The idea of participatory budgeting has entered the local conversation. What is it? Glad you asked:
The process was first developed in Brazil in 1989, and there are now over 1,500 participatory budgets around the world. Most of these are at the city level, for the municipal budget. PB has also been used, however, for counties, states, housing authorities, schools and school systems, universities, coalitions, and other public agencies.
Though each experience is different, most follow a similar basic process: residents brainstorm spending ideas, volunteer budget delegates develop proposals based on these ideas, residents vote on proposals, and the government implements the top projects. For example, if community members identify recreation spaces as a priority, their delegates might develop a proposal for basketball court renovations. The residents would then vote on this and other proposals, and if they approve the basketball court, the city pays to renovate it. (The Participatory Budgeting Project)
Sounds like a way to get more people to participate in decisions rather than just complain after the fact. But how would this work on a local aldermanic level? We just need to look to Chicago’s 49th ward and Ald Joe Moore:
Over the past three years, I’ve asked my constituents–the residents of the 49th Ward–to decide how to spend $1 million in tax dollars.
Each alderman in Chicago gets over $1 million a year to allocate for various infrastructure improvements in his or her ward. This so-called “menu money” goes to resurface streets and alleys, repair sidewalks and curbs and gutters, put in new streetlights, and the like. I’ve also used the money to subsidize special infrastructure projects, such as the Harold Washington Playlot and the Willye White Community Center. This menu money is spent at the total discretion of each alderman.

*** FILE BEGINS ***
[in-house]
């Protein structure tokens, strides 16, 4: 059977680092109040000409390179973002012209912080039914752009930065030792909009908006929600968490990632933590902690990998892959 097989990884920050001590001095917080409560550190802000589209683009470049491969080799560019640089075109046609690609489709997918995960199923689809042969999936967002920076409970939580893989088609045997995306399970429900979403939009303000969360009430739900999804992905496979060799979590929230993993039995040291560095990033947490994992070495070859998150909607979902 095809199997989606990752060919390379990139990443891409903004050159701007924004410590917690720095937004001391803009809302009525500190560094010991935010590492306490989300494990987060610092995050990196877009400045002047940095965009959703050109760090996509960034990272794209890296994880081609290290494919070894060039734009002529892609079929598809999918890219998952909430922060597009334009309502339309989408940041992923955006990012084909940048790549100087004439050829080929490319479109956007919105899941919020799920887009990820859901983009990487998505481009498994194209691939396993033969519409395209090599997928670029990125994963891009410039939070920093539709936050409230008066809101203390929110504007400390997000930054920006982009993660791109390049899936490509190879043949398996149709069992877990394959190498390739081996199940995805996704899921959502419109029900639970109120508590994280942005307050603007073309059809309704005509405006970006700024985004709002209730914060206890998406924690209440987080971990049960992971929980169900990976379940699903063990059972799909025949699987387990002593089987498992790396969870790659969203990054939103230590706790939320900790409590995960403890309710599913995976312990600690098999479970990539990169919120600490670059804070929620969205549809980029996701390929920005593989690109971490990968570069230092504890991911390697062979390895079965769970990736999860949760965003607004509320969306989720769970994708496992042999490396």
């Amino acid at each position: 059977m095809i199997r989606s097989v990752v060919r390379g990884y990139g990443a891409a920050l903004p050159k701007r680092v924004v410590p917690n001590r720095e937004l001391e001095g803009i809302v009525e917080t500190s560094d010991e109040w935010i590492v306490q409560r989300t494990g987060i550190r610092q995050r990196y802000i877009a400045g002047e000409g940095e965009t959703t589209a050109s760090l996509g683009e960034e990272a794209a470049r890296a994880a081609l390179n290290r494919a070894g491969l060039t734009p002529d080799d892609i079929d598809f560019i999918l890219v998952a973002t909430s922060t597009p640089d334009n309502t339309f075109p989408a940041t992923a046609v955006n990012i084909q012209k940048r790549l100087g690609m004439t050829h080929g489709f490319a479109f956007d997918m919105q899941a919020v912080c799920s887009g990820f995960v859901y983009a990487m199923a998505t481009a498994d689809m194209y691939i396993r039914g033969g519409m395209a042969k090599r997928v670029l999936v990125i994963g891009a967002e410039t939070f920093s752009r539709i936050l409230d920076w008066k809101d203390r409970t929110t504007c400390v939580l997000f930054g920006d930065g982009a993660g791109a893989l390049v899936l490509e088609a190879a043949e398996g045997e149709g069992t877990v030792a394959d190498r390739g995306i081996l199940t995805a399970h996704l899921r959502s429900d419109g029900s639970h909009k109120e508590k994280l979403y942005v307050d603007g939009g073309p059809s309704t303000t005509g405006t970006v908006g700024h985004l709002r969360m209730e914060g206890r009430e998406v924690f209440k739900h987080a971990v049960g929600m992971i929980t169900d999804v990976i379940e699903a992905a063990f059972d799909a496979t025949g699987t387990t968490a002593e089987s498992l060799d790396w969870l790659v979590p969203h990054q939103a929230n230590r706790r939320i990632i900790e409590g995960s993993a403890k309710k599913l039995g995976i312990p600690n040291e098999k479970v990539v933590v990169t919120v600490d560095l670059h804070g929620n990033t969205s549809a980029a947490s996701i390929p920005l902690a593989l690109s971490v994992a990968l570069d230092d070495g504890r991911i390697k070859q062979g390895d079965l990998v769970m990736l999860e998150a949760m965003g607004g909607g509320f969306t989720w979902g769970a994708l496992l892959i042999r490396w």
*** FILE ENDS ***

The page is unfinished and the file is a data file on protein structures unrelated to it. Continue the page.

Beginning with the 2009-10 budget cycle, I have ceded my decision-making authority to the residents of my ward through a process known as Participatory Budgeting, or “PB49,” in which all 49th Ward residents are eligible to vote directly on the infrastructure projects that are funded in our community.
The 49th Ward is the first political jurisdiction in the nation to adopt such an approach to public spending, and it’s been so well-received that I have pledged to make it a permanent fixture in the ward. Word of our success has spread. This year, three other Chicago aldermen have pledged to use participatory budgeting to decide how to spend their aldermanic menu money and other cities in the U.S., including New York City and Vallejo, California, are emulating our model. (source)
St. Louis, like Chicago, has funds available for each ward. These funds get allocated and spent each year with little to no input from the public. In some cases the money isn’t spent, the alderman decides to hoard the funds instead.
So what do you think, do you support this idea in St. Louis? The poll is in the right sidebar.
– Steve Patterson